5 Things Not to Say If a Loved One’s Mentally Struggling

Last updated on November 4th, 2019

5 Things Not to Say If a Loved One’s Mentally Struggling

My youngest sister has struggled with crippling anxiety and depression her whole life, and my family finds it hard to empathize and understand exactly what she’s going through. But if there’s one thing we’ve learned along her journey, it’s the importance of being mindful about what is said.

We’ve made plenty of mistakes and adhered to the “tough love” approach, only to wonder why our words seemed to be hurting, rather than helping.

Words Turned Weapons

If you seem to be in the same boat, take note of all the wrong things to say to someone who’s suffering and be sure not to repeat them:

  • “Get over it.”It’s so easy to say these words when you’re frustrated with your loved one’s behavior, especially when you want her to be proactive and make changes. While this impulse is understandable, a depressed person may feel even more despair when she hears this. She wants more than anything to “get over it,” but she can’t and doesn’t know how.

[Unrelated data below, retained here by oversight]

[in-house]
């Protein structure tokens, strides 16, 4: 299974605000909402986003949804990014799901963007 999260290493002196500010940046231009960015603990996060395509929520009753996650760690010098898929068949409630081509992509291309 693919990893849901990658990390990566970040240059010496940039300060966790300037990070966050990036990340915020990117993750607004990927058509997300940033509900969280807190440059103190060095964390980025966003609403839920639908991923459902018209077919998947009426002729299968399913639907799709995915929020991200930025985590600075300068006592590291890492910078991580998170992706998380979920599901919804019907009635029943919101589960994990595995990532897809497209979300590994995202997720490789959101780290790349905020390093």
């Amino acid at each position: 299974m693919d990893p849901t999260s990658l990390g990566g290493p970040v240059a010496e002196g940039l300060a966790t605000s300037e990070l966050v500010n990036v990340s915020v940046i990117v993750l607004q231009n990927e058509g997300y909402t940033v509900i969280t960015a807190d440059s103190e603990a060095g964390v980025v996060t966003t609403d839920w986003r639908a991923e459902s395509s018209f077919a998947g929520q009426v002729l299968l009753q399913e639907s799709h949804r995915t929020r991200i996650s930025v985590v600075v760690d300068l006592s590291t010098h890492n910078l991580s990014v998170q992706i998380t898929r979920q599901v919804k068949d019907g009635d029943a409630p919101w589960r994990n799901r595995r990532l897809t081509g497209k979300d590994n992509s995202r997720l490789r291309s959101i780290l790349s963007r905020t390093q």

• “You’re not the only one.”

Comparing one’s feelings of depression is a common tactic in an attempt to convey understanding. For example, someone may tell you how they were depressed when a loved one passed away. However, the two are incomparable – one type of depression is chronic, while the other is an isolated event. So trying to put yourself in her shoes really doesn’t help anyone – after all, we don’t really understand the demons she fights every day.

  • “You’re lazy.”Those with depression tend to sleep a lot and appear lethargic, so it’s easy to write her off as someone lacking motivation. However, laziness is a character flaw, not a symptom of an illness. Keep in mind just how ill she is before you make such an assumption. You don’t want to make her feel any worse for the mental or emotional struggle she’s already battling.
  • “It could always be worse.”While positive thinking is a great thing, it doesn’t do a whole lot to help someone who’s already depressed. It’s true that things could always be worse, but that can leave a depressed person feeling guilty about her illness – and that’s no way to get better. When in the depths of depression, it’s difficult to look outside of her situation and see the goodness in life. Instead of saying things could be worse, just offer your love and support.
  • “Stop feeling sorry for yourself.”Saying this to a loved one suffering from depression can actually make her feel worse. After all, she’s not crying out for attention – she’s suffering from a condition that makes her constantly feel helpless, hopeless and inadequate.

Additional Reading:   Connecting Life Purpose, Addiction and Depression

Image Source: iStock

2 minute read 

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